Management theory

Since the early twentieth century, a wide variety of management theories have been offered to solve the principal-agent problem so that important objectives of business managers can be achieved. Such theories are important to a wide variety of complex business enterprises.

Management is hierarchical by definition. Principal-agent problemsManagerial and worker interests may diverge, and critical managerial instructions will not always be followed. Getting workers to act on the behalf of management and the company’s investors is known as the principal-agent problem. Management theory attempts to find ways that essential compliance can ensured. During the nineteenth century, most American businesses were small enterprises managed directly by owners who supervised their employees directly. By the end of the nineteenth century, much larger enterprises had arisen, and it was becoming increasingly difficult for business owners to manage enterprises on an industrial scale. Owners then began trying to seek out alternative management structures that gave them assurance that the objectives of the firm would prevail over any divergent objectives by the workers.Management theory

Scientific Management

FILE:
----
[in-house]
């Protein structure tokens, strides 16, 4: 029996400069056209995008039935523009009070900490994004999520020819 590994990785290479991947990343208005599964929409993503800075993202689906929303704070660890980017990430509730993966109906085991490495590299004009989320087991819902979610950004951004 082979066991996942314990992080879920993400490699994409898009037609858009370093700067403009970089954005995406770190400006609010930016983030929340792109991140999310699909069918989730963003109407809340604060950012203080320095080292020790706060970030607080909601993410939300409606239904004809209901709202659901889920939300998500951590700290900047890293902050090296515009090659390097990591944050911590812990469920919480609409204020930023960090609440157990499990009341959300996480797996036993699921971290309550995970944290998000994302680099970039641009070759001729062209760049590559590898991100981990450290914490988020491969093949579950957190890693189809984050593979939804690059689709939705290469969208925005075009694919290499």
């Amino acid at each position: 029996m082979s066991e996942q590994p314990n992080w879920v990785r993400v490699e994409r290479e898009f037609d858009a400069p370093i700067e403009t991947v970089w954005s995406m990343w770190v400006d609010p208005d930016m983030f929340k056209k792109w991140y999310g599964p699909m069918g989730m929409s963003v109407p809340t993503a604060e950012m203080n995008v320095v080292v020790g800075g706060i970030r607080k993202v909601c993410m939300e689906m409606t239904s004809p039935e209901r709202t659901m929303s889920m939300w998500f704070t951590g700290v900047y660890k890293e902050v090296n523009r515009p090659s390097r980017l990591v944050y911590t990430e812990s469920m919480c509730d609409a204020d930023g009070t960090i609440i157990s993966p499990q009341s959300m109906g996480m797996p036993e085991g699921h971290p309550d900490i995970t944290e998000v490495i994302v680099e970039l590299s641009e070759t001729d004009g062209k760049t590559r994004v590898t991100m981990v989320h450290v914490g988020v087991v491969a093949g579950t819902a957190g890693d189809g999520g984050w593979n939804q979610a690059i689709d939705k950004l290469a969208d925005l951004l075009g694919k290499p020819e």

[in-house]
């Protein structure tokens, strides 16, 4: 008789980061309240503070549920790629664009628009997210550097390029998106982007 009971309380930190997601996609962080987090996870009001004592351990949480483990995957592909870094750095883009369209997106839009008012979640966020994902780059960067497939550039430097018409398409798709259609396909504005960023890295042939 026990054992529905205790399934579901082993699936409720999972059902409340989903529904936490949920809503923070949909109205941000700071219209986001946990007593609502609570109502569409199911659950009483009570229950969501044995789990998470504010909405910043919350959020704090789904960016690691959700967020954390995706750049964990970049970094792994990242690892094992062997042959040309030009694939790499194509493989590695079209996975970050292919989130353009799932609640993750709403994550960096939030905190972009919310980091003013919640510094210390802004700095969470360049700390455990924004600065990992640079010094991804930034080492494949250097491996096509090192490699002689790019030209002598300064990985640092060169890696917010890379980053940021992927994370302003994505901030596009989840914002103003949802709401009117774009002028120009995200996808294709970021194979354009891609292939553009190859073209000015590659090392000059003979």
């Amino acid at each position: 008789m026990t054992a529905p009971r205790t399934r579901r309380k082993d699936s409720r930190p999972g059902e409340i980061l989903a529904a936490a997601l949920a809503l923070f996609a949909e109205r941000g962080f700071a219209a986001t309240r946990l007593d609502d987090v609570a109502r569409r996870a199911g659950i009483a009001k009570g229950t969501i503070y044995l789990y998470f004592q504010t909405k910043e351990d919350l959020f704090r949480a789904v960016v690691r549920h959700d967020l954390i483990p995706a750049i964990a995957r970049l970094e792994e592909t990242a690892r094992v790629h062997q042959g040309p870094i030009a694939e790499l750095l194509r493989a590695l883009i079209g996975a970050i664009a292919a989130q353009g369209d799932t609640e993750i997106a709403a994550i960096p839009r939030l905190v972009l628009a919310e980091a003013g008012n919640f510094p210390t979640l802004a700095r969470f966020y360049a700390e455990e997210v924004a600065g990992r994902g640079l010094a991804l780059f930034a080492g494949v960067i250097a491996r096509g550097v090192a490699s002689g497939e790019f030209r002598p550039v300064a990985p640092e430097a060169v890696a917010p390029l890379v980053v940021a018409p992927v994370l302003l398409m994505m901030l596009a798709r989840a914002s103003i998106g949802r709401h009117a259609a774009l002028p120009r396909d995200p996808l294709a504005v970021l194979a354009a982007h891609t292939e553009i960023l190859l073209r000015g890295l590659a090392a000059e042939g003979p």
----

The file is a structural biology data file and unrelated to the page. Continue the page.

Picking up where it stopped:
One of the earliest management theories was developed by Frederick Winslow Taylor, Frederick WinslowTaylor, who called his management theory Scientific managementscientific management. Taylor’s theory stressed the importance of strict time-and-motion studies of the industrial process. With the development of the assembly line, such time-and-motion studies seemed appropriate for breaking large industrial processes down into their smallest components and then training workers to perform only one small part of the manufacturing process. Based on time-and-motion studies, Taylor recommended the use of written instructions, as in a handbook, and strict training of employees to ensure they followed the manual.

Taylor was an engineer, and his theories tended to treat workers as if they were machines. Taylor’s scientific management seemed to have some success, and it was very popular in the first three decades of the twentieth century. Still, its effectiveness declined over time, as workers and some researchers found processes based on Taylor’s theory dehumanizing.